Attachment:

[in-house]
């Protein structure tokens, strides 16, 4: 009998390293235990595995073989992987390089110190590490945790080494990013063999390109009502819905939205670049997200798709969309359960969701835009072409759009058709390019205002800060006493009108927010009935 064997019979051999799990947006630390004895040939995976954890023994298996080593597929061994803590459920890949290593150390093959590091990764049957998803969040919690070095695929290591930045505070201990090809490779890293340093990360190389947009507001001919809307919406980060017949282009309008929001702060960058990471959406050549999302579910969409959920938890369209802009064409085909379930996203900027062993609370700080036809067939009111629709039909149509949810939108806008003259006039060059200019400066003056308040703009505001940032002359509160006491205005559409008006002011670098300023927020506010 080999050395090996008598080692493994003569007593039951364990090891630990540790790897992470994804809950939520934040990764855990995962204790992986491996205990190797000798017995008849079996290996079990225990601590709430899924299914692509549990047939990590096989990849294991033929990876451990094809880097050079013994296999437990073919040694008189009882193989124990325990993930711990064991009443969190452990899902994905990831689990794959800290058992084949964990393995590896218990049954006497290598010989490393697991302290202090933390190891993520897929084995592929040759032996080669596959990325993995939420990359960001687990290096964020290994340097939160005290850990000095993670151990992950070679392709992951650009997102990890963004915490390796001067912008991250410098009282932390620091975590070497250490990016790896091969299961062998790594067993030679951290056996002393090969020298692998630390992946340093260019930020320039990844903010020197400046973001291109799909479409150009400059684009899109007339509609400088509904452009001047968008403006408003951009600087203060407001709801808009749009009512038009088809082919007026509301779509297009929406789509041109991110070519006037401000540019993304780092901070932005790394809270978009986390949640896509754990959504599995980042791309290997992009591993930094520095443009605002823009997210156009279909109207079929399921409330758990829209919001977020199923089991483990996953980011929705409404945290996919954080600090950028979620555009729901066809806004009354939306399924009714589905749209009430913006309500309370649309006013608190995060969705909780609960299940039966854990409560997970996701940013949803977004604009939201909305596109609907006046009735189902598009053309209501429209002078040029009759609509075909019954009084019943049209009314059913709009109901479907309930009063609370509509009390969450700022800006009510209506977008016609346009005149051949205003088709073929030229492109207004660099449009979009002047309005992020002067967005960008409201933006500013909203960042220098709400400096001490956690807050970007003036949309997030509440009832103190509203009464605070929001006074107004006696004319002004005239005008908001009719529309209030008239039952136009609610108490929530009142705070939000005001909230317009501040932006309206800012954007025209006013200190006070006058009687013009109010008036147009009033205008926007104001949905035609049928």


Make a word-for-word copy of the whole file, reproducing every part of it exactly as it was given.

[in-house]
């Protein structure tokens, strides 16, 4: 009998390293235990595995073989992987390089110190590490945790080494990013063999390109009502819905939205670049997200798709969309359960969701835009072409759009058709390019205002800060006493009108927010009935 064997019979051999799990947006630390004895040939995976954890023994298996080593597929061994803590459920890949290593150390093959590091990764049957998803969040919690070095695929290591930045505070201990090809490779890293340093990360190389947009507001001919809307919406980060017949282009309008929001702060960058990471959406050549999302579910969409959920938890369209802009064409085909379930996203900027062993609370700080036809067939009111629709039909149509949810939108806008003259006039060059200019400066003056308040703009505001940032002359509160006491205005559409008006002011670098300023927020506010 080999050395090996008598080692493994003569007593039951364990090891630990540790790897992470994804809950939520934040990764855990995962204790992986491996205990190797000798017995008849079996290996079990225990601590709430899924299914692509549990047939990590096989990849294991033929990876451990094809880097050079013994296999437990073919040694008189009882193989124990325990993930711990064991009443969190452990899902994905990831689990794959800290058992084949964990393995590896218990049954006497290598010989490393697991302290202090933390190891993520897929084995592929040759032996080669596959990325993995939420990359960001687990290096964020290994340097939160005290850990000095993670151990992950070679392709992951650009997102990890963004915490390796001067912008991250410098009282932390620091975590070497250490990016790896091969299961062998790594067993030679951290056996002393090969020298692998630390992946340093260019930020320039990844903010020197400046973001291109799909479409150009400059684009899109007339509609400088509904452009001047968008403006408003951009600087203060407001709801808009749009009512038009088809082919007026509301779509297009929406789509041109991110070519006037401000540019993304780092901070932005790394809270978009986390949640896509754990959504599995980042791309290997992009591993930094520095443009605002823009997210156009279909109207079929399921409330758990829209919001977020199923089991483990996953980011929705409404945290996919954080600090950028979620555009729901066809806004009354939306399924009714589905749209009430913006309500309370649309006013608190995060969705909780609960299940039966854990409560997970996701940013949803977004604009939201909305596109609907006046009735189902598009053309209501429209002078040029009759609509075909019954009084019943049209009314059913709009109901479907309930009063609370509509009390969450700022800006009510209506977008016609346009005149051949205003088709073929030229492109207004660099449009979009002047309005992020002067967005960008409201933006500013909203960042220098709400400096001490956690807050970007003036949309997030509440009832103190509203009464605070929001006074107004006696004319002004005239005008908001009719529309209030008239039952136009609610108490929530009142705070939000005001909230317009501040932006309206800012954007025209006013200190006070006058009687013009109010008036147009009033205008926007104001949905035609049928």